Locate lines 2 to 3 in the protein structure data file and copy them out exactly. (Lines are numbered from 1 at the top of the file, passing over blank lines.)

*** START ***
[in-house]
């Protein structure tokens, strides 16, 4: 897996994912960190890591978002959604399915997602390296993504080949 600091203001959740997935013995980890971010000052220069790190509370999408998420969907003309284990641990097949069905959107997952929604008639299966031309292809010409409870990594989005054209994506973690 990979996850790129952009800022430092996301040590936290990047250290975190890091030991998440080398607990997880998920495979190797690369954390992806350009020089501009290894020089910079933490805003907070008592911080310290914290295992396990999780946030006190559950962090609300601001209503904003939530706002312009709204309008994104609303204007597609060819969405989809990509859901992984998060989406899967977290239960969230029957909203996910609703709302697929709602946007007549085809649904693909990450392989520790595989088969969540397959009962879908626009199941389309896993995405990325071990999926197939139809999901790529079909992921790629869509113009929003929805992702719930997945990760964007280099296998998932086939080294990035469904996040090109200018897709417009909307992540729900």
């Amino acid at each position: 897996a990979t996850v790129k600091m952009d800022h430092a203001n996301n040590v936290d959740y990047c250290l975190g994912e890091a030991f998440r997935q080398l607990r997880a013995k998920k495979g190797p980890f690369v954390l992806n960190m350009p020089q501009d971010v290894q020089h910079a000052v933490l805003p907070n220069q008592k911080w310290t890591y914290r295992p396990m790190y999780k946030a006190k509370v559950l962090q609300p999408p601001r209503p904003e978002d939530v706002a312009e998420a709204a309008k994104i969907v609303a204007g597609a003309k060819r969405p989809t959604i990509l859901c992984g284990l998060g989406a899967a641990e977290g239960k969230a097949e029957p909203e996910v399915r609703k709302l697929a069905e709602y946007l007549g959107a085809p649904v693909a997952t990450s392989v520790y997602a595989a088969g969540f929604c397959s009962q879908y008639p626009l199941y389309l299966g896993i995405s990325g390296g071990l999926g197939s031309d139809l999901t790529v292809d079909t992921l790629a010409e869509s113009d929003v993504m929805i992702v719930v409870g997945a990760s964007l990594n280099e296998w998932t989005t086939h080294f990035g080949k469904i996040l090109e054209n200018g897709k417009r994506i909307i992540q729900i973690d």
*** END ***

């Protein structure tokens, strides 16, 4: 897996994912960190890591978002959604399915997602390296993504080949 600091203001959740997935013995980890971010000052220069790190509370999408998420969907003309284990641990097949069905959107997952929604008639299966031309292809010409409870990594989005054209994506973690 990979996850790129952009800022430092996301040590936290990047250290975190890091030991998440080398607990997880998920495979190797690369954390992806350009020089501009290894020089910079933490805003907070008592911080310290914290295992396990999780946030006190559950962090609300601001209503904003939530706002312009709204309008994104609303204007597609060819969405989809990509859901992984998060989406899967977290239960969230029957909203996910609703709302697929709602946007007549085809649904693909990450392989520790595989088969969540397959009962879908626009199941389309896993995405990325071990999926197939139809999901790529079909992921790629869509113009929003929805992702719930997945990760964007280099296998998932086939080294990035469904996040090109200018897709417009909307992540729900």
């Amino acid at each position: 897996a990979t996850v790129k600091m952009d800022h430092a203001n996301n040590v936290d959740y990047c250290l975190g994912e890091a030991f998440r997935q080398l607990r997880a013995k998920k495979g190797p980890f690369v954390l992806n960190m350009p020089q501009d971010v290894q020089h910079a000052v933490l805003p907070n220069q008592k911080w310290t890591y914290r295992p396990m790190y999780k946030a006190k509370v559950l962090q609300p999408p601001r209503p904003e978002d939530v706002a312009e998420a709204a309008k994104i969907v609303a204007g597609a003309k060819r969405p989809t959604i990509l859901c992984g284990l998060g989406a899967a641990e977290g239960k969230a097949e029957p909203e996910v399915r609703k709302l697929a069905e709602y946007l007549g959107a085809p649904v693909a997952t990450s392989v520790y997602a595989a088969g969540f929604c397959s009962q879908y008639p626009l199941y389309l299966g896993i995405s990325g390296g071990l999926g197939s031309d139809l999901t790529v292809d079909t992921l790629a010409e869509s113009d929003v993504m929805i992702v719930v409870g997945a990760s964007l990594n280099e296998w998932t989005t086939h080294f990035g080949k469904i996040l090109e054209n200018g897709k417009r994506i909307i992540q729900i973690d």